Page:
As a Healthcare Practitioner, I’m seeing an increased prevalence of gut dysfunction, hence I felt the need to write about it. This is my first article on Small Intestinal Bacterial Overgrowth also known as SIBO and I would like to give you a snippet of what this is without overwhelming you with information. 

SIBO is defined as an increase in the number of bacteria, and/or changes in the types of bacteria present in the small intestine. In most people, it is usually an overgrowth of the various types of bacteria that should normally be found in the colon. 

Effect of SIBO:

The bacterial overgrowth causes fermentation of foods, especially starches and fibre. The gases produced by these bacteria could be hydrogen, methane or hydrogen sulfide. The gases produced by the bacteria then lead to the development of the symptoms in SIBO, most commonly occurring after meals. 

Common Symptoms includes:

  • Bloating and abdominal discomfort or pain
  • Gas and belching
  • Nausea
  • Constipation (generally associated with methane producing bacteria)
  • Diarrhoea (generally associated with hydrogen producing bacteria)
  • Altered between constipation and diarrhoea
  • Food sensitivities
  • Fatigue
  • Brain fog
  • Nutrient deficiencies
  • Weight loss or weight gain

Research suggests that up to 80% of irritable bowel syndrome presentations are actually SIBO-related.

SIBO has been shown to damage the structure and function of the small intestine. Due to the damage of the “gut architecture”, food digestion and nutrient absorption may be compromised.  Additionally, this damage to the small intestine lining can lead to impaired gut permeability which is known to have many potential complications including immune reactions that cause food allergies or intolerances, generalised inflammation and autoimmune diseases. These pathogenic bacteria can lead to nutritional deficiencies on top of those due to poor digestion or absorption. As they are situated in the small intestine, food that we consume also becomes a smorgasbord for these bacteria!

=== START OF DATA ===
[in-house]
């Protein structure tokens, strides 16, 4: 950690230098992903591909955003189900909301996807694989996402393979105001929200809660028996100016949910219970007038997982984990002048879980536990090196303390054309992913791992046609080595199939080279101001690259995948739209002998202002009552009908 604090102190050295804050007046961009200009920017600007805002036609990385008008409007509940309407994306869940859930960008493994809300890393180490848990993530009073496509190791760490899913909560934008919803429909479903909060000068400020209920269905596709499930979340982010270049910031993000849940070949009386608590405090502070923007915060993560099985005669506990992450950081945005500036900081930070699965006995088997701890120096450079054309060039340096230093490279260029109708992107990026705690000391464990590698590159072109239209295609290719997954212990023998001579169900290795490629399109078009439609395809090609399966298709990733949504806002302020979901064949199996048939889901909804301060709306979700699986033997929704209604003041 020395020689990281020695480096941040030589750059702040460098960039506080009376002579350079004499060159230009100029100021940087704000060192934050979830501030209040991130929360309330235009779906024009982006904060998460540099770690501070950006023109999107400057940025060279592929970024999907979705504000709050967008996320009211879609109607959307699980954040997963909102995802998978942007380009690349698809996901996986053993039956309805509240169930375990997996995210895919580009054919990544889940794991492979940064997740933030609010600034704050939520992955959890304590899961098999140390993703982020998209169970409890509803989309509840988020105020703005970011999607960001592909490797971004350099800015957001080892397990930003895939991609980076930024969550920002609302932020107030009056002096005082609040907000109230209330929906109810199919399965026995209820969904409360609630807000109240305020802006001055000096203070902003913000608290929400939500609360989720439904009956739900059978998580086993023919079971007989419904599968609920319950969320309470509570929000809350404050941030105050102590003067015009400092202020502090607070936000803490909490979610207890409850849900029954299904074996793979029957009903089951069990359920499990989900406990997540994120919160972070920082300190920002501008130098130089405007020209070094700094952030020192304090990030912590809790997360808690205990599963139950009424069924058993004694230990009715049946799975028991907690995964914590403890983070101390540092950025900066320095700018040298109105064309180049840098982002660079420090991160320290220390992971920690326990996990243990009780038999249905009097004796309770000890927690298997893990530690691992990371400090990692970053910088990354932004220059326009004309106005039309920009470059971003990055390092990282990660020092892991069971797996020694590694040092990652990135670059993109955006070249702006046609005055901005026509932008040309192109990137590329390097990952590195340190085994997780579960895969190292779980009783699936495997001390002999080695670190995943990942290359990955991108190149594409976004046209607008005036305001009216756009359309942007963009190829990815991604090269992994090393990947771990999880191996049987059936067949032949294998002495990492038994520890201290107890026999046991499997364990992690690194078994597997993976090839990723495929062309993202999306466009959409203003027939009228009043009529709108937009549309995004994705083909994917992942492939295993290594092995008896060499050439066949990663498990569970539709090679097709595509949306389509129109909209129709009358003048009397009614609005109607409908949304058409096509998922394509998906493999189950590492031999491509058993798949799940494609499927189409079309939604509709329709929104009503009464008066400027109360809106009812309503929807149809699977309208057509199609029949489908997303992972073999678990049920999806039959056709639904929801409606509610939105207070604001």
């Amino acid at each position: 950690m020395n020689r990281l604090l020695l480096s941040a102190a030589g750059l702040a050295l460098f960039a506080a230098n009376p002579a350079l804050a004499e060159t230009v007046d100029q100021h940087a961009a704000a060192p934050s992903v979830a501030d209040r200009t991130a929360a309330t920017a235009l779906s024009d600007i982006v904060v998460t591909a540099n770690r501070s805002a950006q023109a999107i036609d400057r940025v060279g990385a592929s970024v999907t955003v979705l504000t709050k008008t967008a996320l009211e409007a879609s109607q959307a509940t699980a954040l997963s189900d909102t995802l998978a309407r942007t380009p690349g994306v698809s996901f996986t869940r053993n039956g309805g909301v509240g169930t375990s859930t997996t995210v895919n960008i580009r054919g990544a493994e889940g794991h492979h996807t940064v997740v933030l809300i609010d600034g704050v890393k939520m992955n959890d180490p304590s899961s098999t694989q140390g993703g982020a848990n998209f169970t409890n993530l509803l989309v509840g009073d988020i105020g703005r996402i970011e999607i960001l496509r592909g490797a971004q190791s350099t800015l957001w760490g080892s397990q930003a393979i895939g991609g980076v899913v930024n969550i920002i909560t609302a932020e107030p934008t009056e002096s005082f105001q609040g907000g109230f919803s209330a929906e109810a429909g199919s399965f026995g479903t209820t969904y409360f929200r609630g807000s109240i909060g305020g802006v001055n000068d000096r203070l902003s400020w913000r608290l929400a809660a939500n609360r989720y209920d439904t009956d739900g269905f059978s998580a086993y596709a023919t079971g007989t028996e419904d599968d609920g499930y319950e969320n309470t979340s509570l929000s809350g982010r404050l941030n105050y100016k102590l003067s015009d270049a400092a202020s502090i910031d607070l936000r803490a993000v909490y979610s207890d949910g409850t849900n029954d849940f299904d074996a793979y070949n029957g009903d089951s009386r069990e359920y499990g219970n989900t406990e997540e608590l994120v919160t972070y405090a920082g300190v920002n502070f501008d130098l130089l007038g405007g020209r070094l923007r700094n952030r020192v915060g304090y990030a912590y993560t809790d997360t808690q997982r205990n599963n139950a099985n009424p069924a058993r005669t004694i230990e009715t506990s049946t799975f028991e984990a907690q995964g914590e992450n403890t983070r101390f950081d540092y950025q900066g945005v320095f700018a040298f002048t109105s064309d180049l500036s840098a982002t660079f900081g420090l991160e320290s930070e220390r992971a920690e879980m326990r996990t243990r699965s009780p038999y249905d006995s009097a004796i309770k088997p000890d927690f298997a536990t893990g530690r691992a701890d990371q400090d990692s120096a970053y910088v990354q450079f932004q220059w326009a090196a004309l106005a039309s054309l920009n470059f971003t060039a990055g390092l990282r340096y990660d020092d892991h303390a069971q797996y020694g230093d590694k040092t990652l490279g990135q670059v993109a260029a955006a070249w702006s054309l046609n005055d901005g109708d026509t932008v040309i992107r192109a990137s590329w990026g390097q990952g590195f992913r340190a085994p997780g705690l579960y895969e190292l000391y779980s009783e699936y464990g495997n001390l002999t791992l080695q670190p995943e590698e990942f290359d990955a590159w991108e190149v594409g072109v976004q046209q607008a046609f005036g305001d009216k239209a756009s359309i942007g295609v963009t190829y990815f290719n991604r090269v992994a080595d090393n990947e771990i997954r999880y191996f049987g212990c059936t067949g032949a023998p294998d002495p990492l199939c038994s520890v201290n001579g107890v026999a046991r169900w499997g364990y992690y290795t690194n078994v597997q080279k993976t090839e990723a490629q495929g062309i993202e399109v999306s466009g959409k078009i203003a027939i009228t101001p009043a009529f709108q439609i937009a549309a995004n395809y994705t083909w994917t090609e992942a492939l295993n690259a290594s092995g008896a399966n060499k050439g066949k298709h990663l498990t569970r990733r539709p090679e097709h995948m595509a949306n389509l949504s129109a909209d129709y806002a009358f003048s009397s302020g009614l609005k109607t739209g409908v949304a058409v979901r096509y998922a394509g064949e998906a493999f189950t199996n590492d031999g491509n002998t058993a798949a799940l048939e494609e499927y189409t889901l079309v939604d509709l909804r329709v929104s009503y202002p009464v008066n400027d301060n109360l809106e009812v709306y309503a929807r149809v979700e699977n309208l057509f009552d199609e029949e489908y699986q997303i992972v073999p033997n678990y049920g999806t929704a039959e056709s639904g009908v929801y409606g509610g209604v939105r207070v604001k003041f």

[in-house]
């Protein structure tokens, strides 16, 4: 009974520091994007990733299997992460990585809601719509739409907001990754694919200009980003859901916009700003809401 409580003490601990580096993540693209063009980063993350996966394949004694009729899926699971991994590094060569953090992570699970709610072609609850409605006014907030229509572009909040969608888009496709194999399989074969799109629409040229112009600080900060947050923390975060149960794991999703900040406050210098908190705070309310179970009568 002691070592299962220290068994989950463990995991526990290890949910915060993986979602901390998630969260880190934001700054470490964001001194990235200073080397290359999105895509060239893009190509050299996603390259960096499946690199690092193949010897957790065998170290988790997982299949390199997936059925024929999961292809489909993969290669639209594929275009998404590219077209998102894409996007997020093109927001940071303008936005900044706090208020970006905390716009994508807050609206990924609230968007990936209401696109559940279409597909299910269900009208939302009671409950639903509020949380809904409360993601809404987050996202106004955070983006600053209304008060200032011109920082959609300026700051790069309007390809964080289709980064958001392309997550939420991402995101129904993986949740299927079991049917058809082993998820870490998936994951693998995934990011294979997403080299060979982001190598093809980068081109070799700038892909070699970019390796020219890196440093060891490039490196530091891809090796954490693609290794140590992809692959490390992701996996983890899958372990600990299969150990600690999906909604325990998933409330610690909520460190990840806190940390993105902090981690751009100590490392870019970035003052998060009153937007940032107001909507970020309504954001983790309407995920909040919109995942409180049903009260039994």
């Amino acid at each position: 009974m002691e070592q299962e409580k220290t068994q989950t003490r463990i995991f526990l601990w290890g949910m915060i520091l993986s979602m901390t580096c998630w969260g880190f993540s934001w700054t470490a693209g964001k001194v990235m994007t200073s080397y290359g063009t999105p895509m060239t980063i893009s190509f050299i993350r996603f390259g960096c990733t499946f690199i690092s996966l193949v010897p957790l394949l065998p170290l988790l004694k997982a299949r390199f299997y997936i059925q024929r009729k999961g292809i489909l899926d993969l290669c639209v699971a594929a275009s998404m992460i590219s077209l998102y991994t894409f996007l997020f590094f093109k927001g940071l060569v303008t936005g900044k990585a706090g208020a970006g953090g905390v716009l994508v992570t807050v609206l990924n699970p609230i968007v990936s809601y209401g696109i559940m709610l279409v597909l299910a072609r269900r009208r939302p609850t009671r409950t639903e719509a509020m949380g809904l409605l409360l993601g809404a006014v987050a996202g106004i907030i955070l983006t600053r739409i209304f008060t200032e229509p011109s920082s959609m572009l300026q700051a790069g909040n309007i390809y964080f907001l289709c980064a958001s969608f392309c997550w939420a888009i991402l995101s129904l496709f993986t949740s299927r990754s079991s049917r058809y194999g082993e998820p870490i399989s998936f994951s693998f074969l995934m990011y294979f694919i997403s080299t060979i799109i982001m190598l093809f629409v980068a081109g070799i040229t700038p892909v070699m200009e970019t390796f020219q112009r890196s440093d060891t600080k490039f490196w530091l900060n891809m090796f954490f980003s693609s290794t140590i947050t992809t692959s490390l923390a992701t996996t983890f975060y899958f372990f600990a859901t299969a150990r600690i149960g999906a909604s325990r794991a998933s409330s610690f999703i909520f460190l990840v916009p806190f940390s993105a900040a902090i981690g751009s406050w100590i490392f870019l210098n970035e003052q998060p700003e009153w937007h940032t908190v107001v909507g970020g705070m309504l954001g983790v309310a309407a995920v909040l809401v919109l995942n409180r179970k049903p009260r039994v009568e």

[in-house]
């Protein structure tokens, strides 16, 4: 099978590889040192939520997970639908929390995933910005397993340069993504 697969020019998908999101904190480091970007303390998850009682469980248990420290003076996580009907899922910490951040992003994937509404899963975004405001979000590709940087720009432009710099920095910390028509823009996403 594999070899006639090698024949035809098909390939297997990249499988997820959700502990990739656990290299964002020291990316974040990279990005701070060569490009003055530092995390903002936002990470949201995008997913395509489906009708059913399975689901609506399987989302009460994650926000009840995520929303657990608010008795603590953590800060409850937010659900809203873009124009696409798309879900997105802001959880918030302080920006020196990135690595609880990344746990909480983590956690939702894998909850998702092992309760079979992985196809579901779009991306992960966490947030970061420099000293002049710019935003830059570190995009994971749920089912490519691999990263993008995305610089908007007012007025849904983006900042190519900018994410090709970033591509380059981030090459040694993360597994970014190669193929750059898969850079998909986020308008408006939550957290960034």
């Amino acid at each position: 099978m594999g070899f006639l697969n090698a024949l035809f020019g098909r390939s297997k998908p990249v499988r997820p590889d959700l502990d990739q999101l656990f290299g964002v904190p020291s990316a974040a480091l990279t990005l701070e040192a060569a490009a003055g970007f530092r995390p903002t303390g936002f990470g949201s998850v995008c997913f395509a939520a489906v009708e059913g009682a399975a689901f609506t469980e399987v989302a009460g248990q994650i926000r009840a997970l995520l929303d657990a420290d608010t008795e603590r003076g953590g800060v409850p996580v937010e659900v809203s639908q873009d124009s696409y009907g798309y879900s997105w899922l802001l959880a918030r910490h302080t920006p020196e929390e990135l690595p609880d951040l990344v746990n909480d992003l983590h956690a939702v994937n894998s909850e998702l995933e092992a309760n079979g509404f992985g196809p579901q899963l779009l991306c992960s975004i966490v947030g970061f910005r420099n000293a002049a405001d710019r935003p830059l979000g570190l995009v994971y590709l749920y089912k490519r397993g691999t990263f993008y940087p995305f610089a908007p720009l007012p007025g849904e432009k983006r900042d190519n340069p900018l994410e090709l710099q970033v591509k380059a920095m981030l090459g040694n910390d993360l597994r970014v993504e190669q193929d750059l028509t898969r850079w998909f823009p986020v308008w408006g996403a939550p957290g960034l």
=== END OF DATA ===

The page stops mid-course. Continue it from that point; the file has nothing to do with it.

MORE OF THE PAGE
The bacteria may also decrease fat absorption through their effect on bile acids. Through a series of mechanisms, the body can no longer emulsify essential fatty acid such as Vitamin A, D, E and K.

The body has different ways of preventing SIBO. It attempts to maintain high enough levels of gastric acid, digestive enzymes and bile production, which discourages the bacterial overgrowth. It also maintains a healthy bacterial terrain and waves of bowel wall muscular activity also assist in further preventing over-growth. 

The cause of SIBO is usually complex. Some of the risk factors include structural disorders of the small or large intestine; IBS; motility disorders or medications which interfere with gut motility, such as codeine containing analgesics, proton pump inhibitors and antibiotics, surgery, fasting, over consumption of simple carbohydrate, stress, being elderly or a past history of Traveller’s diarrhoea (Giardia). 

SIBO test is available. It is a simple, non-invasive breath test. Speak to an integrative health practitioner who is familiar with SIBO. He or she could assess if the test is appropriate for you. If the test is positive for bacterial overgrowth, under the guidance of your practitioner, suitable treatment could then be commenced.  

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